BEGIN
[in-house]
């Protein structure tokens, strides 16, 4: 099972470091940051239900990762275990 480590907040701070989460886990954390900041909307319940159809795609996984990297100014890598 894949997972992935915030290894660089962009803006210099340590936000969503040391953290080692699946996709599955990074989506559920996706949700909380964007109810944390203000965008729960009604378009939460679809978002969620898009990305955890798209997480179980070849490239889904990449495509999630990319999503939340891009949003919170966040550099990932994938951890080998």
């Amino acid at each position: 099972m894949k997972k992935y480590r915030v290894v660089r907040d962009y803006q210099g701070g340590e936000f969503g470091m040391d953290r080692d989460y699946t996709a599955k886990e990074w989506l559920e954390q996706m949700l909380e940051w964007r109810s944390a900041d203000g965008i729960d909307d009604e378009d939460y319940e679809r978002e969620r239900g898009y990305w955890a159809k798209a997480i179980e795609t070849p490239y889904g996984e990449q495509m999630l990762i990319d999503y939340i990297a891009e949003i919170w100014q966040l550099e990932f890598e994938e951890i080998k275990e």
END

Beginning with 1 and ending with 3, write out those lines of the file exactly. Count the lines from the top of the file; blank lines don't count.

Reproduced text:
[in-house]
């Protein structure tokens, strides 16, 4: 099972470091940051239900990762275990 480590907040701070989460886990954390900041909307319940159809795609996984990297100014890598 894949997972992935915030290894660089962009803006210099340590936000969503040391953290080692699946996709599955990074989506559920996706949700909380964007109810944390203000965008729960009604378009939460679809978002969620898009990305955890798209997480179980070849490239889904990449495509999630990319999503939340891009949003919170966040550099990932994938951890080998």
């Amino acid at each position: 099972m894949k997972k992935y480590r915030v290894v660089r907040d962009y803006q210099g701070g340590e936000f969503g470091m040391d953290r080692d989460y699946t996709a599955k886990e990074w989506l559920e954390q996706m949700l909380e940051w964007r109810s944390a900041d203000g965008i729960d909307d009604e378009d939460y319940e679809r978002e969620r239900g898009y990305w955890a159809k798209a997480i179980e795609t070849p490239y889904g996984e990449q495509m999630l990762i990319d999503y939340i990297a891009e949003i919170w100014q966040l550099e990932f890598e994938e951890i080998k275990e």